Stations are divided into two areas, paid and unpaid, which allow the rail operators to collect fares by restricting entry only through the fare gates, also known as access control gates. These gates, connected to a computer network, are capable of reading and updating electronic tickets capable of storing data, and can store information such as the initial and destination stations and the duration for each trip. General Ticketing Machines sell tickets for single trips or allow the customer to purchase additional value for stored-value tickets. Standard tickets can be used up to 6 times within 30 days from the day of purchase. The machines also allow the customer to buy more credit for stored-value tickets. Such tickets require a minimum amount of stored credit.
As the fare system has been integrated by TransitLink, commuters need to pay only one fare and pass through two fare gates (once on entry, once on exit) for an entire journey, even when transferring between lines operated by different companies. Commuters can choose to extend a trip mid-journey, and pay the difference as they exit their destination station.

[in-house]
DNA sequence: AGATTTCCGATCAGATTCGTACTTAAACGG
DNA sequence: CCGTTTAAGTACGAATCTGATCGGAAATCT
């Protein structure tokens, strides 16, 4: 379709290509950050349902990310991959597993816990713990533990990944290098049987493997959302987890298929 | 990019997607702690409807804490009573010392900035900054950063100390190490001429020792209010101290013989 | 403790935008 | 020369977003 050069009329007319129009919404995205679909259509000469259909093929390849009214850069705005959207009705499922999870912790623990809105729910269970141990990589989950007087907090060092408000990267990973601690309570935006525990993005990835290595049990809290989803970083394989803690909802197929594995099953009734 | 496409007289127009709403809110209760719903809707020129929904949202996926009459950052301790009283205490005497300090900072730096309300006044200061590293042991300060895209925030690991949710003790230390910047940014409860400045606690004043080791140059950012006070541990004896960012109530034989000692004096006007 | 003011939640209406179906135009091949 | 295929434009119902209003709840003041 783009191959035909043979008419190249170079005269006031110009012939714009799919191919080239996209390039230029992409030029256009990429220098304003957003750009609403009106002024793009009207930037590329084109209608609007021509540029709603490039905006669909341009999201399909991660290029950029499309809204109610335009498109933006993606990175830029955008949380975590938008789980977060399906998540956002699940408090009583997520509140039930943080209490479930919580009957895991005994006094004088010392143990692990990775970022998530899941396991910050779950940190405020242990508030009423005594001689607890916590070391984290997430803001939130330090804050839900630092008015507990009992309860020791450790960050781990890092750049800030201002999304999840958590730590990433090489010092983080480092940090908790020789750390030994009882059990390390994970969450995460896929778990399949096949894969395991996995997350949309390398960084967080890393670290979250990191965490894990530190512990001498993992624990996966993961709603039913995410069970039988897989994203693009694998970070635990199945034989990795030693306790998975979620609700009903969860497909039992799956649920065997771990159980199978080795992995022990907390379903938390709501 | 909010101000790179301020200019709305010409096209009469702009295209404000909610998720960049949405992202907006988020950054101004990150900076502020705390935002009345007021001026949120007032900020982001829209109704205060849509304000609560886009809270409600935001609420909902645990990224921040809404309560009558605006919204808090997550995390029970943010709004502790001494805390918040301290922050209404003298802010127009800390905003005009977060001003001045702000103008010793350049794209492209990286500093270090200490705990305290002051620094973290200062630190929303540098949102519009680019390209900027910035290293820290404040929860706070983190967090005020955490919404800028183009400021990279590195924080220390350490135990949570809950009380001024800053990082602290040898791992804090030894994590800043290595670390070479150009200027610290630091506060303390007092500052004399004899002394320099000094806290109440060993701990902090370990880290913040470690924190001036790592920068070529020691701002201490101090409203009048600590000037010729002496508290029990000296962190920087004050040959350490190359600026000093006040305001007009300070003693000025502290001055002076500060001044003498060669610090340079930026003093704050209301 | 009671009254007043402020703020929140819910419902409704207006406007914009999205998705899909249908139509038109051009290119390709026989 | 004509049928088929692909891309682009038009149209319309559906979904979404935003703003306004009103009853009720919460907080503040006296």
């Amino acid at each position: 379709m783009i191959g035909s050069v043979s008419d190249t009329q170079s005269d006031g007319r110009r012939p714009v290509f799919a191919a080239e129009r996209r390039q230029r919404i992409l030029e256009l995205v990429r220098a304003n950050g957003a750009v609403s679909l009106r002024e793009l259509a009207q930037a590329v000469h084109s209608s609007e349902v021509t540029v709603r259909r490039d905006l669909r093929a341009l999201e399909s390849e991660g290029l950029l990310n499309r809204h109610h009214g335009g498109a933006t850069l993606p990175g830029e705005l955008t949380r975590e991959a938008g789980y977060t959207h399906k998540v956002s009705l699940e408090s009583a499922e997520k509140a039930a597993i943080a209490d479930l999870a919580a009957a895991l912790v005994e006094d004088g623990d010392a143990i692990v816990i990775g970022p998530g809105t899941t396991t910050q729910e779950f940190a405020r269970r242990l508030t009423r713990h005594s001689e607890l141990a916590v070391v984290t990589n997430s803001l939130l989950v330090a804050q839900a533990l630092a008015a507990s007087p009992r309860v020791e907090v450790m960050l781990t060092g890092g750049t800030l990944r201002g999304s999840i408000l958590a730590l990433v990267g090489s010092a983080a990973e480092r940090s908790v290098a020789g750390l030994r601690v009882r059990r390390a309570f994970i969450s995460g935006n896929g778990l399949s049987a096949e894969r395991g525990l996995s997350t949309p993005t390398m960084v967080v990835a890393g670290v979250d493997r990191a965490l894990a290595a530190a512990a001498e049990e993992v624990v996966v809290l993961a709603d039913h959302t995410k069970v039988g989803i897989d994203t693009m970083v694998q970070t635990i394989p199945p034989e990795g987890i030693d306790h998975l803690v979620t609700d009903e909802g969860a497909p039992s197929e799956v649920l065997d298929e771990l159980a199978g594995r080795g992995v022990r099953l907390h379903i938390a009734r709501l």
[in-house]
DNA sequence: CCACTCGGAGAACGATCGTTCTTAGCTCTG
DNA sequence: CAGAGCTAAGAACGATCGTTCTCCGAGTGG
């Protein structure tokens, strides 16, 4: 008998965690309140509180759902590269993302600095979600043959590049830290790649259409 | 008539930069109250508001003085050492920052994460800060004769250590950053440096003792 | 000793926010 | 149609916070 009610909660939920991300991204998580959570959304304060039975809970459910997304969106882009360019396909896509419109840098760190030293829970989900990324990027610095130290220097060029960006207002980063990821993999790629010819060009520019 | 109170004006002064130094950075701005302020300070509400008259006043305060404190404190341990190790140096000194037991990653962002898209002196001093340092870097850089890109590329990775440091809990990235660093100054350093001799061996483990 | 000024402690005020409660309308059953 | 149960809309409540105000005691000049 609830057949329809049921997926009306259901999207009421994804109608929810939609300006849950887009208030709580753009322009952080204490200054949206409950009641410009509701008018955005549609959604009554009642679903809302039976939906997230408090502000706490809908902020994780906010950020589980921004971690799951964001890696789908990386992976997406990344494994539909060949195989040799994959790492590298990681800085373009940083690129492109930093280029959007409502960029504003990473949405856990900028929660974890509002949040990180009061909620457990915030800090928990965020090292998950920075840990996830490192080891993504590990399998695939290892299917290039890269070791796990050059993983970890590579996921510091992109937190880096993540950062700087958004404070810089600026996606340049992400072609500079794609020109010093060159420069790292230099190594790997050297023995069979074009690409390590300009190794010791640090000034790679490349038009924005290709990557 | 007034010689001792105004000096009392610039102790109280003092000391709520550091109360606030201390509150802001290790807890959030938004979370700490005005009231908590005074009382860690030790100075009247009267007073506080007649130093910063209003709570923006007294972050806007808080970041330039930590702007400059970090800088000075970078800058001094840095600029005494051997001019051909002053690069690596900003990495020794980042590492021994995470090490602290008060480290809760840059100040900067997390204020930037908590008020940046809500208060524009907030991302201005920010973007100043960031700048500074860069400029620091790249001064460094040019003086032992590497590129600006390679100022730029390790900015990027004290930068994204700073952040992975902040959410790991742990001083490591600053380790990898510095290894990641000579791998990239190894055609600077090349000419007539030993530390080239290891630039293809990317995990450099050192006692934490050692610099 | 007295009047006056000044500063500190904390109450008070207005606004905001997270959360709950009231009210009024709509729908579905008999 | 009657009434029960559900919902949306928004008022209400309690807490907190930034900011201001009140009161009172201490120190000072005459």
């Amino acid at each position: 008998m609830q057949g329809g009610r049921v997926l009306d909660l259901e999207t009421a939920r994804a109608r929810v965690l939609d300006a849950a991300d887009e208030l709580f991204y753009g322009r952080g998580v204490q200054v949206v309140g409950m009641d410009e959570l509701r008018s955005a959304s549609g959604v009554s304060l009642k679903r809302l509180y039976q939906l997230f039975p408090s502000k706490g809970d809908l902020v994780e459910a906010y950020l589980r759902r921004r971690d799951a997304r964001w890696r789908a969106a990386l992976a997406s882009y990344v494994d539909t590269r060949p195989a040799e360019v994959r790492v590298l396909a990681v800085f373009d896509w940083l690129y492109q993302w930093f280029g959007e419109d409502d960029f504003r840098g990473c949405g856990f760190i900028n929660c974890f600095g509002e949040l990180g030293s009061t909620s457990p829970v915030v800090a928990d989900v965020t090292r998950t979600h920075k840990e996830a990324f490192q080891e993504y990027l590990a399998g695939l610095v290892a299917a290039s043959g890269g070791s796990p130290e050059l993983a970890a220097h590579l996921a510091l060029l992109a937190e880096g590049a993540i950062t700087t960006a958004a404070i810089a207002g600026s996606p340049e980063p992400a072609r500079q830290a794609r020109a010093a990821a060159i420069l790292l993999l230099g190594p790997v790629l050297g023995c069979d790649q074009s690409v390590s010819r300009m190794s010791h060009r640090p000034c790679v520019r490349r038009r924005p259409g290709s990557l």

The ticketing system uses the EZ-Link and NETS FlashPay contactless smart cards based upon the System for e-Payments (SeP) system for public transit built on the Singapore Standard for Contactless ePurse Application (CEPAS) system. This system allows for up to 4 card issuers in the market. The EZ-Link card was introduced on 13 April 2002 as a replacement to the original TransitLink farecard while its competitor the NETS FlashPay card entered the smart card market on 9 October 2009. The adult EZ-link card is at S$15 while the NETS FlashPay card is at S$13.
Assurance has been given by both operators and authorities, that many actions have been taken in an effort to ensure the safety of passengers, with SBS Transit having to make greater efforts in actively publicising its safety considerations on the driverless North East Line before and after its opening. Safety campaign posters are highly visible in trains and stations, and the operators frequently play safety announcements to passengers and to commuters waiting for trains. Fire safety standards are about the same as the strict guidelines of the US National Fire Protection Association. Platform screen doors are installed at all underground stations, with half-height platform screen doors installed at all above-ground stations. These doors prevent suicides and disallowed access to restricted areas, as well as keeping normal temperatures in stations. Bylaws reduce uncivil, disruptive and dangerous acts, such as smoking, the consumption of food and drink, the malicious use of safety features, and unlawfully going onto the railway tracks. Penalties ranging from fines to jail are given for these offences.